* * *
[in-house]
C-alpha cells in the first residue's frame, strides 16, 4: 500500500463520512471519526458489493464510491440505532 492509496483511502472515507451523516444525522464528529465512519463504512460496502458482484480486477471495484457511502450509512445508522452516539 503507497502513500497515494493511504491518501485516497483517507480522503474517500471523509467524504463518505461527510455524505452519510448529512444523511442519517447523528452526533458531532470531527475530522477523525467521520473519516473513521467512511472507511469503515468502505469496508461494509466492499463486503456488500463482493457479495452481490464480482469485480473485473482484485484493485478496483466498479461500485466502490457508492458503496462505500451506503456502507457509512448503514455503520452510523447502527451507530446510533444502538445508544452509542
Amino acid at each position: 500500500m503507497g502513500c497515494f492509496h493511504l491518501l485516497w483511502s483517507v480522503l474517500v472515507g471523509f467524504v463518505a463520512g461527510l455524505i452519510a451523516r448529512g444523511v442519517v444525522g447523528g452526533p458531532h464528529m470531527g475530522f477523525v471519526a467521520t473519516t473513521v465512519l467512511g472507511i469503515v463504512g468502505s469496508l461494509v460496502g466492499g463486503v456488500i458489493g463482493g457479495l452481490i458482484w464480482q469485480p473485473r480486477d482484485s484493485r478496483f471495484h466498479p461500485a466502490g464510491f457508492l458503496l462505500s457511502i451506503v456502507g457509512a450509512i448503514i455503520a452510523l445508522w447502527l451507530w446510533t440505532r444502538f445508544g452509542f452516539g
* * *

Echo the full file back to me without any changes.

[in-house]
C-alpha cells in the first residue's frame, strides 16, 4: 500500500463520512471519526458489493464510491440505532 492509496483511502472515507451523516444525522464528529465512519463504512460496502458482484480486477471495484457511502450509512445508522452516539 503507497502513500497515494493511504491518501485516497483517507480522503474517500471523509467524504463518505461527510455524505452519510448529512444523511442519517447523528452526533458531532470531527475530522477523525467521520473519516473513521467512511472507511469503515468502505469496508461494509466492499463486503456488500463482493457479495452481490464480482469485480473485473482484485484493485478496483466498479461500485466502490457508492458503496462505500451506503456502507457509512448503514455503520452510523447502527451507530446510533444502538445508544452509542
Amino acid at each position: 500500500m503507497g502513500c497515494f492509496h493511504l491518501l485516497w483511502s483517507v480522503l474517500v472515507g471523509f467524504v463518505a463520512g461527510l455524505i452519510a451523516r448529512g444523511v442519517v444525522g447523528g452526533p458531532h464528529m470531527g475530522f477523525v471519526a467521520t473519516t473513521v465512519l467512511g472507511i469503515v463504512g468502505s469496508l461494509v460496502g466492499g463486503v456488500i458489493g463482493g457479495l452481490i458482484w464480482q469485480p473485473r480486477d482484485s484493485r478496483f471495484h466498479p461500485a466502490g464510491f457508492l458503496l462505500s457511502i451506503v456502507g457509512a450509512i448503514i455503520a452510523l445508522w447502527l451507530w446510533t440505532r444502538f445508544g452509542f452516539g